Surfer dies after washing onto rocks at Eastern Cape beach, weather warnings issued

Members of the National Sea Rescue Institute in action. File Photo.
Members of the National Sea Rescue Institute in action. File Photo.
Image: Flickr/NSRI

An experienced surfer died at Seal Point, Cape St Francis, on Christmas Day.

Sara Jane Smith, the National Sea Rescue Institute's St Francis Bay station commander, said their duty crew were alerted to a surfer in difficulty at 4.20pm on Wednesday.

“A local man, a regular surfer in the area, had washed onto rocks after appearing to be in difficulty in the surf from unknown causes,” she said.

A group of local young surfers had rescued the man from the rocks and had managed to take him to the shore.

Cardiopulmonary resuscitation was attempted with the help of a private doctor, who was on the beach too. The NSRI duty doctor and its medics, as well as lifeguards and paramedics, also offered aid.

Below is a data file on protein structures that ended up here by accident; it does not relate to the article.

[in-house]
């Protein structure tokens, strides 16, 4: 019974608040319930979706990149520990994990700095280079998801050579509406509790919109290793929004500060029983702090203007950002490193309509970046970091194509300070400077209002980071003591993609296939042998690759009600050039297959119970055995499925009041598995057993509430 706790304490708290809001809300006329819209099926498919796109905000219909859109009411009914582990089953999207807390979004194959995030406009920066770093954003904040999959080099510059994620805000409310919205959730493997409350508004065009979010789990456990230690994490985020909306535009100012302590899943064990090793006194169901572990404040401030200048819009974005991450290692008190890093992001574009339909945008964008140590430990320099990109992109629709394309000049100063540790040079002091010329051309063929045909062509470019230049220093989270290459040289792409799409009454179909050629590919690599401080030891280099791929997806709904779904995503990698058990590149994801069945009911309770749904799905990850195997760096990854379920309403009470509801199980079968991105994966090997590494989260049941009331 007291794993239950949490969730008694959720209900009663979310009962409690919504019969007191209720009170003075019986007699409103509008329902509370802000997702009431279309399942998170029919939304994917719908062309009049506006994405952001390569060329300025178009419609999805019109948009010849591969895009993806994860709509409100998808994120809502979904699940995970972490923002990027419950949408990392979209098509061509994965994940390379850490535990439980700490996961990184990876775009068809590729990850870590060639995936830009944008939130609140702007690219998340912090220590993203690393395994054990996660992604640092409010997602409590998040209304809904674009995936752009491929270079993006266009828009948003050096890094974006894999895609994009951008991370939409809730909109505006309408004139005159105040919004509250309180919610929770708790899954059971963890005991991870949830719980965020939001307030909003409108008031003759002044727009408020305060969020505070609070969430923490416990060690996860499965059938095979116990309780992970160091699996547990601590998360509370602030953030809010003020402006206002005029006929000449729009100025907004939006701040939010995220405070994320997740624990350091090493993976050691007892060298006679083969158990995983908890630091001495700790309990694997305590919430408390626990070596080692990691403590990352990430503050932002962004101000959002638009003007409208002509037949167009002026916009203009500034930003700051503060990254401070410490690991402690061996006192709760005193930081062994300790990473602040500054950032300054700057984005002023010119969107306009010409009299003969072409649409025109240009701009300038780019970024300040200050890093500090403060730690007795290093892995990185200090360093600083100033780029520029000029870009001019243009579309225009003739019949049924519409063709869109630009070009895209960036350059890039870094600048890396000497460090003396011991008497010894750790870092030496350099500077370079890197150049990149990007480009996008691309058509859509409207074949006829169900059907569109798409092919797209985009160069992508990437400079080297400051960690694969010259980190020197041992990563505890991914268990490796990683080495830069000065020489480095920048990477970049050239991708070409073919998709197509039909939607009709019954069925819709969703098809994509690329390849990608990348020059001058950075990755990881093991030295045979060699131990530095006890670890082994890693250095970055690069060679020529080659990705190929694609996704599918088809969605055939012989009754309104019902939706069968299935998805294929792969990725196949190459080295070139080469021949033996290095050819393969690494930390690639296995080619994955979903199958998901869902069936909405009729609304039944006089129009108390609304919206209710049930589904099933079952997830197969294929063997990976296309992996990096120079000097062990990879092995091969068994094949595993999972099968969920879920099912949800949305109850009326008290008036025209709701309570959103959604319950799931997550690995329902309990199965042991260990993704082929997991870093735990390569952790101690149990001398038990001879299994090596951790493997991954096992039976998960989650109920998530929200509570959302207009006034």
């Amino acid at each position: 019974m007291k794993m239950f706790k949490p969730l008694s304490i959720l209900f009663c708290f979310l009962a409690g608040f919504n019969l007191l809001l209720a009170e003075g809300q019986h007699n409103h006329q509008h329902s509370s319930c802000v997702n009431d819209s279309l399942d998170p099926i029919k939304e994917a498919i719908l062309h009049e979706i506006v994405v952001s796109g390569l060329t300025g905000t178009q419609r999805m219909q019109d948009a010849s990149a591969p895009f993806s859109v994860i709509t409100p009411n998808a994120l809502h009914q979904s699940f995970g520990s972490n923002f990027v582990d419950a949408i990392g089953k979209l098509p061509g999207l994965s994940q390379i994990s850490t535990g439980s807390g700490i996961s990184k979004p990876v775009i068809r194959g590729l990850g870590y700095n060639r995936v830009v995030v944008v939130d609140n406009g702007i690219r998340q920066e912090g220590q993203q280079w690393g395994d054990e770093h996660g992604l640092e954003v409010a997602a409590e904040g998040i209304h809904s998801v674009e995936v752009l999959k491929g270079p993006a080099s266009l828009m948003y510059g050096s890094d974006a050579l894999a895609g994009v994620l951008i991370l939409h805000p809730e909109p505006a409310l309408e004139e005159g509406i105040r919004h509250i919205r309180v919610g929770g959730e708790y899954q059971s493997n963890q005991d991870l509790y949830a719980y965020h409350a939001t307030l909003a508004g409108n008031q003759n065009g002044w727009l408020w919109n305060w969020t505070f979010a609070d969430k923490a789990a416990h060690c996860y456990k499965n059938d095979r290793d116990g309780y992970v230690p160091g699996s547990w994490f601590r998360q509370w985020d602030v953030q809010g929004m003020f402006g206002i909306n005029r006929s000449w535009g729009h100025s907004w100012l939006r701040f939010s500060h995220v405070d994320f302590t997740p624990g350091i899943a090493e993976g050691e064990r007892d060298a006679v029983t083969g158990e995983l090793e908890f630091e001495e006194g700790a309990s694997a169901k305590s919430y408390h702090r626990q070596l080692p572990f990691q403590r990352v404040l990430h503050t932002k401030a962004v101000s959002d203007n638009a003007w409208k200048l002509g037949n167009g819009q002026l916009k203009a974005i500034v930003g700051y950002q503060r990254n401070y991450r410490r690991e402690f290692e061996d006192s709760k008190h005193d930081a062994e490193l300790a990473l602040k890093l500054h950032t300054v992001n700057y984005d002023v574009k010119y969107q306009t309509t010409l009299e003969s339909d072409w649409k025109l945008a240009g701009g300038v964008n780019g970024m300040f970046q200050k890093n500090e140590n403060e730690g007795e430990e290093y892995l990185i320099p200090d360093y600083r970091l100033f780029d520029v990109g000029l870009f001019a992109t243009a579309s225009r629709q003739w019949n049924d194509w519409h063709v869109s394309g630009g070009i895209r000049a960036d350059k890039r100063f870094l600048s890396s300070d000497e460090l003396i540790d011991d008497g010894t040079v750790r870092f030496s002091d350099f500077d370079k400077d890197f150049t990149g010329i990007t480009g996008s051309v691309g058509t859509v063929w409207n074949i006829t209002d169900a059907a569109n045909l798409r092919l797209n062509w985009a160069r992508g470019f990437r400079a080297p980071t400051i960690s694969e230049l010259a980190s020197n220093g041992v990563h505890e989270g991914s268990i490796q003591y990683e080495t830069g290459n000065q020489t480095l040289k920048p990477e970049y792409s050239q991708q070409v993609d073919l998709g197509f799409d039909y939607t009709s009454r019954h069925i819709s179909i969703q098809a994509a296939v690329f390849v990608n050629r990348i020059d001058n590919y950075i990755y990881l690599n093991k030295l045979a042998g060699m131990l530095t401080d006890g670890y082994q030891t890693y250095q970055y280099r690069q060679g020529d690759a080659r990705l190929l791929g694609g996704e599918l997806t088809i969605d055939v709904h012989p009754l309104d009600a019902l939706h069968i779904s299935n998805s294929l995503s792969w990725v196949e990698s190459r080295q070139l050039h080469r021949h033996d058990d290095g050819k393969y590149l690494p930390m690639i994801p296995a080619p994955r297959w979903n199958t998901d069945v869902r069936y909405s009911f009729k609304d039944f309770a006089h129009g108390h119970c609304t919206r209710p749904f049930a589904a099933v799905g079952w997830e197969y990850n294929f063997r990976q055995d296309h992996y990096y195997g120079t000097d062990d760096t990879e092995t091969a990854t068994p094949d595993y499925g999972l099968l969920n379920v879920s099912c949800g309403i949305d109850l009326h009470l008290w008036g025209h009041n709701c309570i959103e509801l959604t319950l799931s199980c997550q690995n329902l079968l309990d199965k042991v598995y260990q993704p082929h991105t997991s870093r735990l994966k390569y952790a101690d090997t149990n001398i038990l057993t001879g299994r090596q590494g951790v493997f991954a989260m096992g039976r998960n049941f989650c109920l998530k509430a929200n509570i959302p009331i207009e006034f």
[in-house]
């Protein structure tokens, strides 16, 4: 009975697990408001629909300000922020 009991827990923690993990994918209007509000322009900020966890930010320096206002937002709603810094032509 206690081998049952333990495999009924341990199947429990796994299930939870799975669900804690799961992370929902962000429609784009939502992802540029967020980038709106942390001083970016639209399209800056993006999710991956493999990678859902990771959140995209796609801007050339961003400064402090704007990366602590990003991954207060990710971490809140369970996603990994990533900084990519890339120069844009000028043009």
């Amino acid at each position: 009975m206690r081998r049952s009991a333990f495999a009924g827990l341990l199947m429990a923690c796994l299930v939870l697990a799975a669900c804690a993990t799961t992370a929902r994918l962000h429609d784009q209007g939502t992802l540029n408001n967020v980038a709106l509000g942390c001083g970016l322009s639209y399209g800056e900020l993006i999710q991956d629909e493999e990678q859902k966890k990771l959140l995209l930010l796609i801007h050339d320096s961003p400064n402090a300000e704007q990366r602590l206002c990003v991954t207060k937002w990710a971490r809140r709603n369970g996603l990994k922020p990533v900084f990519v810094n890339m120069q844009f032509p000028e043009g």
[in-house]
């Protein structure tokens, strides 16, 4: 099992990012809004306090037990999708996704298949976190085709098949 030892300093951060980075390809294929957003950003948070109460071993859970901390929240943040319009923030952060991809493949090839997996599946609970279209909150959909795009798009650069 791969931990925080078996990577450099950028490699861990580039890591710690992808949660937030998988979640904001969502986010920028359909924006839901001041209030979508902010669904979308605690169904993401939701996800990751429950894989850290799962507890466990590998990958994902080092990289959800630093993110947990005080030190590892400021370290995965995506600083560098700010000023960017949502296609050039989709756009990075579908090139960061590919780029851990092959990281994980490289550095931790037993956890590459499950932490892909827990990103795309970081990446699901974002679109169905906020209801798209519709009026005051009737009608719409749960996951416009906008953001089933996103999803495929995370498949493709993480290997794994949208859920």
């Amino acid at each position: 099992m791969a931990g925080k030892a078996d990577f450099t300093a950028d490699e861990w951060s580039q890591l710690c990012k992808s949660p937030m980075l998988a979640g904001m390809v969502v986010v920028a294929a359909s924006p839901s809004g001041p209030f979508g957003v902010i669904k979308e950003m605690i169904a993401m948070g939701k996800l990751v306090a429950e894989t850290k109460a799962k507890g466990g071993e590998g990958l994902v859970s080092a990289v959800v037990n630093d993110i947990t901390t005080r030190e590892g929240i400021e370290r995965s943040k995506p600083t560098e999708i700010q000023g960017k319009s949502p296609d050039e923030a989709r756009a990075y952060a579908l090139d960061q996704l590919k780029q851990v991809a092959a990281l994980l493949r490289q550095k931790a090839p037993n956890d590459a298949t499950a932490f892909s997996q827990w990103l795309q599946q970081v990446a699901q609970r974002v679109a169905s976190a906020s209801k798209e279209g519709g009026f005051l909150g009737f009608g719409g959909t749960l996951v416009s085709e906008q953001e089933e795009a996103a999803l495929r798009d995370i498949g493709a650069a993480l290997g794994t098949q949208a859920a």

“Sadly, despite extensive CPR efforts, after all efforts to resuscitate the man were exhausted, he has been declared deceased,” said Smith.

The Weather Service and NSRI have issued a warning for beachgoers to exercise extreme caution on the Cape coast on Thursday.

Effective between 6am and 10pm, the Weather Service said: “Gale force westerly to southwesterly winds (65-70km/h) are expected along the coast between Hermanus and Mossel Bay today.”

The SA Weather Service has also issued a warning for wind and waves on Thursday, for up to 15 nautical miles for coastal areas between Cape Columbine and Plettenberg Bay.

The NSRI said a spring tide was resulting in high tides being higher than normal and low tides being lower than normal. “This is a crucial period especially on the Day of Goodwill as people will be visiting coastal regions and engaging in marine activities.

“NSRI are appealing to bathers, paddlers and boaters to heed the SA Weather Service alert and be cautious particularly in light of the peak of the New Moon Spring Tide, peaking on December 26, that will affect the coastline.”

It said this would gradually begin to dissipate between the Day of Goodwill and New Year's, returning to normal tides by around New Year's Day.

- TimesLIVE